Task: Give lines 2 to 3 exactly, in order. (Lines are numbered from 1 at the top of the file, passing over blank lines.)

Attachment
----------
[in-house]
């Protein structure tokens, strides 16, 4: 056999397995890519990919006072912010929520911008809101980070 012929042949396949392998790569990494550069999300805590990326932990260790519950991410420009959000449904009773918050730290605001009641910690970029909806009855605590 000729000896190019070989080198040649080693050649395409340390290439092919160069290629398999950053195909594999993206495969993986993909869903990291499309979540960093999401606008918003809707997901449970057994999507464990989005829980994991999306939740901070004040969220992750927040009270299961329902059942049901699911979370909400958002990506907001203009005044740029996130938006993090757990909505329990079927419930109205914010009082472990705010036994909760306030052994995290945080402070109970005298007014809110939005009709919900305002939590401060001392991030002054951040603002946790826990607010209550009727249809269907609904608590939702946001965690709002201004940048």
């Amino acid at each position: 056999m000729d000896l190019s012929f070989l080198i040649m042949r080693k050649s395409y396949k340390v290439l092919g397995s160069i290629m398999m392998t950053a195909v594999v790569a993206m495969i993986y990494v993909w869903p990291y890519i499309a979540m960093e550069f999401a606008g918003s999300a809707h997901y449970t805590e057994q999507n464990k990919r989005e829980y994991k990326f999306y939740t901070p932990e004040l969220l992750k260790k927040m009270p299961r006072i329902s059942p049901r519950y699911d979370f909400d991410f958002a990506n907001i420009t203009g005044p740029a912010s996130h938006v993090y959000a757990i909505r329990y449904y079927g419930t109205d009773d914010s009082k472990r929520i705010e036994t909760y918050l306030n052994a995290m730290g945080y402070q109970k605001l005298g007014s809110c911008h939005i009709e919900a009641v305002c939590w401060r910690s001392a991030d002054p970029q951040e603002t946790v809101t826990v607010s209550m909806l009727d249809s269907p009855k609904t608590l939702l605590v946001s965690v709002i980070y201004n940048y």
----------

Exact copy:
């Protein structure tokens, strides 16, 4: 056999397995890519990919006072912010929520911008809101980070 012929042949396949392998790569990494550069999300805590990326932990260790519950991410420009959000449904009773918050730290605001009641910690970029909806009855605590 000729000896190019070989080198040649080693050649395409340390290439092919160069290629398999950053195909594999993206495969993986993909869903990291499309979540960093999401606008918003809707997901449970057994999507464990989005829980994991999306939740901070004040969220992750927040009270299961329902059942049901699911979370909400958002990506907001203009005044740029996130938006993090757990909505329990079927419930109205914010009082472990705010036994909760306030052994995290945080402070109970005298007014809110939005009709919900305002939590401060001392991030002054951040603002946790826990607010209550009727249809269907609904608590939702946001965690709002201004940048």
């Amino acid at each position: 056999m000729d000896l190019s012929f070989l080198i040649m042949r080693k050649s395409y396949k340390v290439l092919g397995s160069i290629m398999m392998t950053a195909v594999v790569a993206m495969i993986y990494v993909w869903p990291y890519i499309a979540m960093e550069f999401a606008g918003s999300a809707h997901y449970t805590e057994q999507n464990k990919r989005e829980y994991k990326f999306y939740t901070p932990e004040l969220l992750k260790k927040m009270p299961r006072i329902s059942p049901r519950y699911d979370f909400d991410f958002a990506n907001i420009t203009g005044p740029a912010s996130h938006v993090y959000a757990i909505r329990y449904y079927g419930t109205d009773d914010s009082k472990r929520i705010e036994t909760y918050l306030n052994a995290m730290g945080y402070q109970k605001l005298g007014s809110c911008h939005i009709e919900a009641v305002c939590w401060r910690s001392a991030d002054p970029q951040e603002t946790v809101t826990v607010s209550m909806l009727d249809s269907p009855k609904t608590l939702l605590v946001s965690v709002i980070y201004n940048y």